Errol
Highlighting Key People in Hip-Hop

Hard work pays off is a saying that Errol “EZ” Vaughn Jr. heard all throughout his childhood. He realized it’s true meaning in 2000 when he left his home in Orlando, Florida to make it in the music business in New York City. It wasn’t long before he landed his first internship at Unique Studios in Manhattan. In 2001, he started interning at The Inc Records, formally known as Murder Inc. and quickly moved up the ladder. As an A&R, he worked on several albums including Ja Rule’s Pain Is Love and Ashanti’s Chapter 2—just to name a few. Now EZ consults artists under his company EZDoesIt Inc. He also co-manages French Montana alongside Gaby Acevedo of SRC Records. After building together for 10 years, French Montana’s deal with Bad Boy Records is proof of how far hard work can take you. Here EZ provides the details of his come up and gives some amazing advice to those following on his path. Take notes.


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What would you attribute to your come up at Murder Inc.?
When I first started, I asked a lot of questions and anyone who said they would help, I held them to that promise. I stayed persistent with the engineer who gave me the opportunity. When I finally got there and realized being in the studio wasn’t quite my thing, I spoke up. I expressed my desire to be in an office doing more A&R work and being hands-on. That’s how I went from an intern to a paid position as Chris Gotti’s assistant. Irv Gotti started seeing me around and saw that I was giving my input on a lot of things and he took me on as an A&R. I’ve been doing this type of work since then.

Why did you decided to pursue management?
I think management goes hand in hand with A&Ring. At that time, I wanted to be hands-on. I didn’t want to find an artist, throw them to the wolves and never worry about them after that. Management was always my goal. When I first started out with Murder Inc. my plan was to learn the in and outs of the business and then bring my artists to the table like all of the top black executives did. They brought their artists to the table and blossomed from there. I wanted to be just as good as Irv Gotti, Diddy or even like producer Trackmaster. They were all hands on with artists on a day-to-day basis.

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How long have you been working with French Montana?
We’ve known each other for over ten years. The two of us were friends before we started working together. The fact that he’s signed now and is getting his just due is an amazing feeling. We’re not even close to where we actually want to be but it just goes to show that hard work pays off. We feel blessed to have come this far because this game is so polluted with so many artists and so many different styles of music so to even get heard is hard these days. We hope to be a blueprint and platform to new artists. Maybe they can trampoline off of our success.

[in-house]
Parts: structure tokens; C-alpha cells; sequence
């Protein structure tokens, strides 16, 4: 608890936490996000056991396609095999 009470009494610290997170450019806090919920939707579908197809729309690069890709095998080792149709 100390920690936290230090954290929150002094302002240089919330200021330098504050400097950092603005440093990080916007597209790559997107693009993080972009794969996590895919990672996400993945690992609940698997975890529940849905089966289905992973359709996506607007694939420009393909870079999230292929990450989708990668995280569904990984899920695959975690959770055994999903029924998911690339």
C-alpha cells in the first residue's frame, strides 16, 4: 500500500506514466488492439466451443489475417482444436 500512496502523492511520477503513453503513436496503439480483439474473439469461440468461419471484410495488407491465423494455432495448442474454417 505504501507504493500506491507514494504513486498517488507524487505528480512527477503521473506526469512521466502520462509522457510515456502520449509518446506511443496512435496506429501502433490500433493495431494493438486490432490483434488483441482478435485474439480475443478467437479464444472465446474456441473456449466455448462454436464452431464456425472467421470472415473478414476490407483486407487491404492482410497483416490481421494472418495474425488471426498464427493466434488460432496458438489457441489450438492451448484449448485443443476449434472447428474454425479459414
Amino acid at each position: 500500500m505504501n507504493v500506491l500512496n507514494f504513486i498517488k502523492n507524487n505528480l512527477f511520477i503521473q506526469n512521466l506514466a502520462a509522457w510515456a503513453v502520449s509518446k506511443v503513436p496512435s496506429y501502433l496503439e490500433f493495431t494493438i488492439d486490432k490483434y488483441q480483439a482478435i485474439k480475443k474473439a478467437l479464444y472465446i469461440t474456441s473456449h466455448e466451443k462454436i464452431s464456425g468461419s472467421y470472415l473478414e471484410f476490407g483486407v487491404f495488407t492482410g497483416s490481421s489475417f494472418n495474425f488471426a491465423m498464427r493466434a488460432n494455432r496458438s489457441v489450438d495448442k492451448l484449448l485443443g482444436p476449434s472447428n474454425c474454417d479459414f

When it comes to getting an artists signed to these key labels, how do people make this happen?
You have to know how to build relationships and have an artist that can do the same. That’s the main key. This whole business is based off of relationships. Timing matters also. It helps that French has been in the industry for a while now. People are familiar with his work. He built relationships with Rick Ross and Diddy and now he’s signed to Bad Boy Records.

As a music consultant, what advice can you give artists?
Create a buzz and these labels will come find you. With technology, you can become your own executive. You have the convenience of doing everything yourself until someone gives you a hand. Once your buzz grows, everybody will want a piece of you.

For other managers on the come-up, what tips can you give to them?
First thing is to read a lot and know what it is that you want to do. Know the path of management so when you do find an artist that you truly believe in, you already know what you need to do. The only way you can work with an artist is if that artist is all you can think about. Not, he made one cool song. You really have to believe and know that they can be the next icon or star. Also realize that every person you managing isn’t the same. I also manage producer Arizona Slim Beats. The producer game is different because he has to have sound that artist will take to. The chemistry has to be there for the placement to happen. All in all, just have fun with it. It’s not really that hard. I’m still learning. You learn as you go along.

What’s next on your agenda?
French is still my main focus. We’re focused on the album and the tour that starts in about two to three weeks. We want Excuse My French to make great first week sales. I hope it excels. That’s going to set us apart from where we stand in this business. Right now, I’m establishing myself in the business. Whatever artists I take on are who I believe in, the next step is getting on.

Follow EZ on Twitter at @ezdoesitinc
-Danitha Jones (@LifeLikeJones)

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